The Power of Wisdom and Compassion

By Michelle Becker // I’ve noticed that when life gets really difficult – whether due to a natural disaster like the recent, devastating hurricanes and earthquakes, or due to more personal issues like the health crisis of a loved one or difficulty in our interpersonal relationships – We, humans, often react by going to extremes. On one end of the spectrum, we can fall into despair, becoming overwhelmed with pain and grief, unable to be present with things as they are. On the other end of the spectrum, we can bury our heads in the sand and push away any awareness of the suffering around us. Maybe we spend every waking hour at work, fixated on a project, or we drink or eat a little too much, or binge watch our favorite shows. Either extreme keeps us from being present with things as they are, just in different ways. And why would we even want to stay present in difficult circumstances? Because being present with things as they are doesn’t trigger the added layer of …

Healing Guilt, Shame and Insecurity (Part 1)

By Blake D. Bauer // Do you constantly make yourself wrong for feeling the way you feel or for desiring the things you desire in life? Do you find yourself feeling guilty after you express your emotions or after doing something just for yourself that’s not about pleasing someone else? Do you constantly fear hurting others when making a choice that’s best for you, but then find that you stop yourself and hurt yourself instead? If you answered yes to any of these questions, then you’re just like me and most people on the planet who suffer with deep guilt whereby we not only feel that we are a problem – that our mere existence is a burden – but also that we are somehow wrong, bad or sinful for wanting to be happy, well and truly loved. Is the fact that we’re surviving really enough? Should we just accept that it’s ‘normal’ to live in fear, with deep insecurity, shame and anxiety? Is asking to thrive, to achieve your dreams, to feel completely satisfied …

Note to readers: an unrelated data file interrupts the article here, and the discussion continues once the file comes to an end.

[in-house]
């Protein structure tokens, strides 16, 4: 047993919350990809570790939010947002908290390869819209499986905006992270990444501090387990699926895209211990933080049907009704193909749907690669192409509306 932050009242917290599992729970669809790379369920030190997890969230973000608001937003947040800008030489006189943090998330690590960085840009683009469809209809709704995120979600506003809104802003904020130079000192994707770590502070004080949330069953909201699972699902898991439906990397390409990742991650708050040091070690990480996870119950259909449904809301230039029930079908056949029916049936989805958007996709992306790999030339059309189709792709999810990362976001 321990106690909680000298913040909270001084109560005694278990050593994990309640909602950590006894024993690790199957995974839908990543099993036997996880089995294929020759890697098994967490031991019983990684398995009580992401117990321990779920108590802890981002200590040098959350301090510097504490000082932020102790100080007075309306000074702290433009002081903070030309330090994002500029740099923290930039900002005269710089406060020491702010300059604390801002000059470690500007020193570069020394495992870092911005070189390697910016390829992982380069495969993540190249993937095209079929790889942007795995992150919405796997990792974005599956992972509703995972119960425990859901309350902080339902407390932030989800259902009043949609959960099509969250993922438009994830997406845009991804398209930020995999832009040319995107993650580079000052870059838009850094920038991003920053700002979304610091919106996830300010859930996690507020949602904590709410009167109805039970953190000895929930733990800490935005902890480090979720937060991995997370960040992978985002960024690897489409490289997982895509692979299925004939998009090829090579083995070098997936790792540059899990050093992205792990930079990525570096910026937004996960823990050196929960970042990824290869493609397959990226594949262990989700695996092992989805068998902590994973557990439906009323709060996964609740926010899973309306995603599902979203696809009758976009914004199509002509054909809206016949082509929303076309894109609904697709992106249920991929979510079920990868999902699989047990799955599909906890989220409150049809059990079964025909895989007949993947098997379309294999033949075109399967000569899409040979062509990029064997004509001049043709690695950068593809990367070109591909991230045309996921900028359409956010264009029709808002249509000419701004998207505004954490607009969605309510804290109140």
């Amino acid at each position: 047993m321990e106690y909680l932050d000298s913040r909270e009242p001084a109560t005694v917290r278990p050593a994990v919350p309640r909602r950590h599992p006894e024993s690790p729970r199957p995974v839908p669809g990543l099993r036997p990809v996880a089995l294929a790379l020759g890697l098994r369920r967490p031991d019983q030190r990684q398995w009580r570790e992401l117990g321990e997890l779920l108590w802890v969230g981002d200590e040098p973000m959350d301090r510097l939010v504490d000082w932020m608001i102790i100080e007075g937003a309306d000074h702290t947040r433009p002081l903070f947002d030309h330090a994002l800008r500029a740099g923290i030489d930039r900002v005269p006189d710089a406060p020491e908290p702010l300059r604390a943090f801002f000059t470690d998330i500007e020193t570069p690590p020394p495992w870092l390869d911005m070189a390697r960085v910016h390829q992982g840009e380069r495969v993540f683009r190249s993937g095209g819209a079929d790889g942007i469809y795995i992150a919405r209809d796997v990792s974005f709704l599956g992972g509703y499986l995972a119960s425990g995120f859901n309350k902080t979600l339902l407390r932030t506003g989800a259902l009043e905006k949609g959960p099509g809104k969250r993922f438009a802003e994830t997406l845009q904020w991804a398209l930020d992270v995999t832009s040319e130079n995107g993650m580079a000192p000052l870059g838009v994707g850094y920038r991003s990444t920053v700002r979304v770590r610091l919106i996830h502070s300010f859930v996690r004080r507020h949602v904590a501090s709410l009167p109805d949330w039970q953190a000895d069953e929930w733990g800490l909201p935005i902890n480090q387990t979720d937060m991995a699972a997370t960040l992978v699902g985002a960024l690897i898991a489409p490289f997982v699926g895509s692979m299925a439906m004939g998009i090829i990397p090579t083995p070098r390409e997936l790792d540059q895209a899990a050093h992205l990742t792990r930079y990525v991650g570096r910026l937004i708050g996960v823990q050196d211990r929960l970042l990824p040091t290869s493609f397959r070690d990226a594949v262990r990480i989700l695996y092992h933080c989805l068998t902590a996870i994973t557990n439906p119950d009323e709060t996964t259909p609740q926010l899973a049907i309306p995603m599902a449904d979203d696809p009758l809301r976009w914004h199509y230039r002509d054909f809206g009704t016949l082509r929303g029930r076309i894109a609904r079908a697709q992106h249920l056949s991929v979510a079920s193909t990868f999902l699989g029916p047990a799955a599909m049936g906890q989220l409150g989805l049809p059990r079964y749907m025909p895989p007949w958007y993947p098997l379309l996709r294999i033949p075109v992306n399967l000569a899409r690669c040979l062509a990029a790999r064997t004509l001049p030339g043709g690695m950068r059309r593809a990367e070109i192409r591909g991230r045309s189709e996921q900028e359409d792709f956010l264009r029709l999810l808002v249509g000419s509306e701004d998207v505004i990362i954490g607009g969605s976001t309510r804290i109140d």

Hands of Hope: The Possibility of Bodily Ease in Sitting Meditation

A few years ago, my experience of sitting on my meditation cushion was changed in a dramatic, simple, and sustained way, when Hope Martin placed her hands on my spine for just a few minutes. Over the past three decades, countless students have had similar experiences, as she has gained a reputation for being a profoundly sensitive, intuitive body-worker as well as a gentle and brilliant meditation teacher. As she says, what she offers is highly experiential. In that space with her, a shift occurred: emotionally, in the body, in the mind. It was profound. I flash on that experience just about every time I sit to meditate, and the body, remembering Hope’s hands, relaxes into a dignified posture. The experience is elusive, and better to be experienced personally than described. But, hearing Hope speak about her work, along with some clips of a recent session I had with her (lucky me!), may bring it to life a bit more. Please enjoy this short video, and may the hands of Hope be with you. Shambhala …